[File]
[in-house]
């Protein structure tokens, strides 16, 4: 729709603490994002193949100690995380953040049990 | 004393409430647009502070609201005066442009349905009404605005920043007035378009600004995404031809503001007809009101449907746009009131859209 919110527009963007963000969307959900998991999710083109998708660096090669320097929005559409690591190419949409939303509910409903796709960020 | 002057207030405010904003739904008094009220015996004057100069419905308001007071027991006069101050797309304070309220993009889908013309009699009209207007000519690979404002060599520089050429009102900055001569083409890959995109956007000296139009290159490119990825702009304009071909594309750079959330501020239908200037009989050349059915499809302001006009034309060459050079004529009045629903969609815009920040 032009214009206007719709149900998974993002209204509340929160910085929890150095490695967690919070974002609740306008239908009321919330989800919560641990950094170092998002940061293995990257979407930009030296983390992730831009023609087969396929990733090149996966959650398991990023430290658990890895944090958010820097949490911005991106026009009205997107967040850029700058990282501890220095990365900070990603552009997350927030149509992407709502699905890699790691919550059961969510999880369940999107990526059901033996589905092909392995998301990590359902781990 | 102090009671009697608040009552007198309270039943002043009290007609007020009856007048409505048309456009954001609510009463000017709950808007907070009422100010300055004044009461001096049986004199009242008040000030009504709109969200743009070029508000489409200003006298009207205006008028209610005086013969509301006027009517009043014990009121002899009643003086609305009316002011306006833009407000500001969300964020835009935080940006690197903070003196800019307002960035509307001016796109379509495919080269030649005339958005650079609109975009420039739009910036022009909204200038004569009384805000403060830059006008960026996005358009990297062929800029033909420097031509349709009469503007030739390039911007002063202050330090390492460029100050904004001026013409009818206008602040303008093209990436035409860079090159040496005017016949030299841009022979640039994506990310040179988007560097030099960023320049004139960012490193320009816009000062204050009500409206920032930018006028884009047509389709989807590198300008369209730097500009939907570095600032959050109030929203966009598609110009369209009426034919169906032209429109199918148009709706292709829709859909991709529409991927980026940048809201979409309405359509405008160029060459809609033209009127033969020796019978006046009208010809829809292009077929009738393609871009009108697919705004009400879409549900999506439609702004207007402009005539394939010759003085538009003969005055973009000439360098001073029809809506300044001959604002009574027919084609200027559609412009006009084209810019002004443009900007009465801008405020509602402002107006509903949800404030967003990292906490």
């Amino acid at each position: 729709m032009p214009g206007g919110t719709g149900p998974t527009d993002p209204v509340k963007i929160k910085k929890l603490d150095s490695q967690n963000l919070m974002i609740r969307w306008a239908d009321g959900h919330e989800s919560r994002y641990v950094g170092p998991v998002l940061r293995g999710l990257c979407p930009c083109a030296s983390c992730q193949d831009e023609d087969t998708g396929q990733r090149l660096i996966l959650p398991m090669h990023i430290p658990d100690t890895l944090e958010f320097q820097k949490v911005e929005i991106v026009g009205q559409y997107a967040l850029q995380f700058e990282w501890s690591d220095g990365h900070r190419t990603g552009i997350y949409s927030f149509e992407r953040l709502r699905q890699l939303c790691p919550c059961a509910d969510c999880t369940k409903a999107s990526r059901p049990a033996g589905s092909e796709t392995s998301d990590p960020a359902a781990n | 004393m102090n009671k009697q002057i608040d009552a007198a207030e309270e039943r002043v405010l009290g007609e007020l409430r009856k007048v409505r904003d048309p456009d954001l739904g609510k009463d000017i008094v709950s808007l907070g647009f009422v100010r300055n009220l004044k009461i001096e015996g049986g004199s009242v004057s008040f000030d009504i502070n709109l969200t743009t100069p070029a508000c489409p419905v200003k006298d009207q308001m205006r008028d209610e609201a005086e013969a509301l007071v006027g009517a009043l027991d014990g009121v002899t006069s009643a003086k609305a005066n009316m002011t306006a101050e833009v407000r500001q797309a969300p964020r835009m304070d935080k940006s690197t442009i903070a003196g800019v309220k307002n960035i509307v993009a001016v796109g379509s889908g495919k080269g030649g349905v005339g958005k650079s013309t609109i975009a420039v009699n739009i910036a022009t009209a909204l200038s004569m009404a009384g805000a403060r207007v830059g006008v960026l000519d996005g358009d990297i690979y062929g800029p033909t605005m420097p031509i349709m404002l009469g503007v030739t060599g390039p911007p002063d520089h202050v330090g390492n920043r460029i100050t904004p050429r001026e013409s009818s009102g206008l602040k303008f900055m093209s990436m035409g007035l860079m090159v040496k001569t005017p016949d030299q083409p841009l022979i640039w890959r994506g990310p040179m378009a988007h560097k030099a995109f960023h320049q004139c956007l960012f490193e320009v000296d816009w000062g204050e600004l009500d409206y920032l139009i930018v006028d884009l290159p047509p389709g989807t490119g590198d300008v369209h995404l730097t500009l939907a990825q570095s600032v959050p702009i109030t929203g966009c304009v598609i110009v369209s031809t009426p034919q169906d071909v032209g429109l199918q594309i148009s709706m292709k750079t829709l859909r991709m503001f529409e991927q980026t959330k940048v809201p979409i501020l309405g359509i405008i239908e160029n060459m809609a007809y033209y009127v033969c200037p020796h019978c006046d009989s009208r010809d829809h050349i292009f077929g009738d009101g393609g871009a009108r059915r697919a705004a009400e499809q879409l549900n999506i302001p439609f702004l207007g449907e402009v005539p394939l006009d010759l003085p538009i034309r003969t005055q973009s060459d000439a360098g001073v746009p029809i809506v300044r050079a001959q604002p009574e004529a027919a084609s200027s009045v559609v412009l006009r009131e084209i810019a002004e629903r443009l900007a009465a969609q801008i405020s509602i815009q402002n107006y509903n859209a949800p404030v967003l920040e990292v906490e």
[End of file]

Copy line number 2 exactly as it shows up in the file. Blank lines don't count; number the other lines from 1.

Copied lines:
């Protein structure tokens, strides 16, 4: 729709603490994002193949100690995380953040049990 | 004393409430647009502070609201005066442009349905009404605005920043007035378009600004995404031809503001007809009101449907746009009131859209 919110527009963007963000969307959900998991999710083109998708660096090669320097929005559409690591190419949409939303509910409903796709960020 | 002057207030405010904003739904008094009220015996004057100069419905308001007071027991006069101050797309304070309220993009889908013309009699009209207007000519690979404002060599520089050429009102900055001569083409890959995109956007000296139009290159490119990825702009304009071909594309750079959330501020239908200037009989050349059915499809302001006009034309060459050079004529009045629903969609815009920040 032009214009206007719709149900998974993002209204509340929160910085929890150095490695967690919070974002609740306008239908009321919330989800919560641990950094170092998002940061293995990257979407930009030296983390992730831009023609087969396929990733090149996966959650398991990023430290658990890895944090958010820097949490911005991106026009009205997107967040850029700058990282501890220095990365900070990603552009997350927030149509992407709502699905890699790691919550059961969510999880369940999107990526059901033996589905092909392995998301990590359902781990 | 102090009671009697608040009552007198309270039943002043009290007609007020009856007048409505048309456009954001609510009463000017709950808007907070009422100010300055004044009461001096049986004199009242008040000030009504709109969200743009070029508000489409200003006298009207205006008028209610005086013969509301006027009517009043014990009121002899009643003086609305009316002011306006833009407000500001969300964020835009935080940006690197903070003196800019307002960035509307001016796109379509495919080269030649005339958005650079609109975009420039739009910036022009909204200038004569009384805000403060830059006008960026996005358009990297062929800029033909420097031509349709009469503007030739390039911007002063202050330090390492460029100050904004001026013409009818206008602040303008093209990436035409860079090159040496005017016949030299841009022979640039994506990310040179988007560097030099960023320049004139960012490193320009816009000062204050009500409206920032930018006028884009047509389709989807590198300008369209730097500009939907570095600032959050109030929203966009598609110009369209009426034919169906032209429109199918148009709706292709829709859909991709529409991927980026940048809201979409309405359509405008160029060459809609033209009127033969020796019978006046009208010809829809292009077929009738393609871009009108697919705004009400879409549900999506439609702004207007402009005539394939010759003085538009003969005055973009000439360098001073029809809506300044001959604002009574027919084609200027559609412009006009084209810019002004443009900007009465801008405020509602402002107006509903949800404030967003990292906490």